It’s becoming clear as day that the administration of Rodrigo Duterte is hellbent on closing down the media conglomerate ABS-CBN, which has been critical of the government’s bloody “war on drugs.”
On Feb. 10, Solicitor General Jose Calida filed a petition before the Supreme Court demanding that the media outfit’s franchise, which is due to expire on March 30, be forfeited over alleged “abusive practices.”
This comes even as the House of Representatives appears to be dragging its feet on tackling a number of bills urging the extension of the ABS-CBN franchise for another 25 years.
The House will adjourn by March 11 and won’t reconvene until May. That leaves less than a month for the house committee handling the issue to discuss what to do with the pending bills.
The chairman of the House Committee on Legislative Franchises doesn’t seem eager to do so at all, fueling suspicion that there is a deliberate conspiracy to ignore the clamor for the extension of the ABS-CBN franchise and simply allow it to lapse by the end of March.
This, as I see it, is a double-barreled attack on press freedom that should be condemned in the strongest terms by those who still believe that Philippine democracy should be defended at all costs.
Last I checked, the Bill of Rights of the 1987 Constitution guarantees freedom of the press. Unless, of course, the palace is now using the fundamental law of the land as its doormat.
Malacañang, the presidential palace, denies any hand in the “quo warranto” petition of the solicitor general and the obvious indifference of congress to pleas for the extension of the ABS-CBN franchise.
However, President Duterte has been railing against the media outfit for years. The president has, among other things, accused it of swindling him by not running his political ads during the 2016 campaign season, even if these had been paid for. He’s further accused the outfit of bias in its reporting on the government’s bloody war on drugs, reflecting a vindictiveness unbecoming of his high office, and an authoritarian bent inimical to our cherished democratic ideals.
The claim that all this has nothing to do with press freedom rings hollow as presidential pronouncements and the actions of those in power show a predisposition to bring independent-minded media to heel.
The shutdown of ABS-CBN, if it comes to pass, will be a reprise of what Ferdinand Marcos did in 1972 when he declared martial law. This time, the shutdown will come not through martial law, but the weaponization of the law to silence critics of the administration.
The shutdown of the media outfit would displace no less than 11,000 employees, forcing them to find new ways to make ends meet.
Media members and those who cherish our democratic rights to free speech and expression should therefore unite and fight this brazen attempt to curtail press freedom.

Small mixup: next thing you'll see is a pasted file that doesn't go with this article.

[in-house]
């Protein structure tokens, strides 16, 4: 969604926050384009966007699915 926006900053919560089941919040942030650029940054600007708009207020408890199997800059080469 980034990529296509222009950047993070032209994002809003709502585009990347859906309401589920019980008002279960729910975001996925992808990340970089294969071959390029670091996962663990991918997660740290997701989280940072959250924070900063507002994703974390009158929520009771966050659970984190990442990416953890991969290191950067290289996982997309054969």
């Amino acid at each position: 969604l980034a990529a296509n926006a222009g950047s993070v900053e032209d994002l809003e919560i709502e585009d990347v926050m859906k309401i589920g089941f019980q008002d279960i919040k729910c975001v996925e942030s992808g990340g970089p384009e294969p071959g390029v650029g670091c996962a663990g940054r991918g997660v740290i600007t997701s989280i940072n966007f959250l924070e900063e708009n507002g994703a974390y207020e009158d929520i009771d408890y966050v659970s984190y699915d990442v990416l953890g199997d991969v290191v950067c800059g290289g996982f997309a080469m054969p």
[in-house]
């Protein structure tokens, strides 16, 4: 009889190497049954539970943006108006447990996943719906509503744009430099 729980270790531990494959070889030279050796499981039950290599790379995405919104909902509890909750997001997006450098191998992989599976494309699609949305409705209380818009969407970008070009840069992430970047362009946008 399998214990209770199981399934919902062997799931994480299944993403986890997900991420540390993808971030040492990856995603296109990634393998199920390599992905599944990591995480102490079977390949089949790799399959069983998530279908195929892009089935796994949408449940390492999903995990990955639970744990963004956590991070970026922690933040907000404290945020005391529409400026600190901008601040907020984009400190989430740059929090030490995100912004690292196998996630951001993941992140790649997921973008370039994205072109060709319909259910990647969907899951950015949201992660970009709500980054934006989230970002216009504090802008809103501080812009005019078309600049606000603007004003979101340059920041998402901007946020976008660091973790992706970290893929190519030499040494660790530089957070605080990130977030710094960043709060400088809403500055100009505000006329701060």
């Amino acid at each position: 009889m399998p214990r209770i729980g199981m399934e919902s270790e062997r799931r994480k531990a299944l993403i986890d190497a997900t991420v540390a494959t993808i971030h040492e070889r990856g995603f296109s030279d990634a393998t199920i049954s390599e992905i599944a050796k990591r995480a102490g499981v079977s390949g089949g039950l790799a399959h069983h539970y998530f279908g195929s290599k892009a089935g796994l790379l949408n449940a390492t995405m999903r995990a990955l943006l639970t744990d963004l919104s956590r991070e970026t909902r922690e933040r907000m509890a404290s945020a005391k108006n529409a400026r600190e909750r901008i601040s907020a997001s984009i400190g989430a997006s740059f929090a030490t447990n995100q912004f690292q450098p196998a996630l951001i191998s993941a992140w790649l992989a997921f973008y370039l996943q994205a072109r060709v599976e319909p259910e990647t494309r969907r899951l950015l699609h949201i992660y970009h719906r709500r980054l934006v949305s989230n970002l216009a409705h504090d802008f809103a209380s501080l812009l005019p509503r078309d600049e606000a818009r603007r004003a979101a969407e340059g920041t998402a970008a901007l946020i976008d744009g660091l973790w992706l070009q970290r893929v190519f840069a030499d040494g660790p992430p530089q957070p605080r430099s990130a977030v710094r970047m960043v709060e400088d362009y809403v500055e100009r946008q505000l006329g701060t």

If we do not speak up now, what will prevent this government from shutting down other media outfits that have taken a strong stand against extrajudicial killings and unabated corruption in high places?
It’s not only ABS-CBN that’s now in the crosshairs of the Duterte administration.
The online news outfit Rappler has also been slapped with libel cases and is being investigated by the Securities and Exchange Commission for alleged violations of the constitutional prohibition on foreign ownership of media.
Rappler denies any wrongdoing.
The government’s frenzied attempts to curtail press freedom since 2016 have not escaped the attention of the Catholic Church and media groups.
On World Press Freedom Day in May 2019, Bishop Gerardo Alminaza, of the Diocese of San Carlos, joined calls for greater press freedom in the country, while speaking out against efforts to suppress it.
“Promoting the truth is promoting life. We join the call of respecting press freedom, respecting the truth, and respecting human life,” Bishop Alminaza said.
For its part, the National Union of Journalists of the Philippines lamented that press freedom is currently “under siege”, and that “no matter how despots strive to stifle freedom of expression and thought, the media, the truth, the people, will outlive them.”
Foreign correspondents based in Manila also urged their fellow journalists to “close ranks” amid efforts to muzzle the media.
“When we lose our freedom to report the truth, everyone loses. We lose our dignity. We lose our soul,” the Foreign Correspondents Association of the Philippines said.
I fully agree with their sentiments, and hope that the government will back down and uphold press freedom as a bulwark of our democratic system.
Ernesto M. Hilario writes on political and social justice issues for various publications in the Philippines. The views and opinions expressed in this article are those of the author and do not necessarily reflect the official editorial position of LiCAS.news.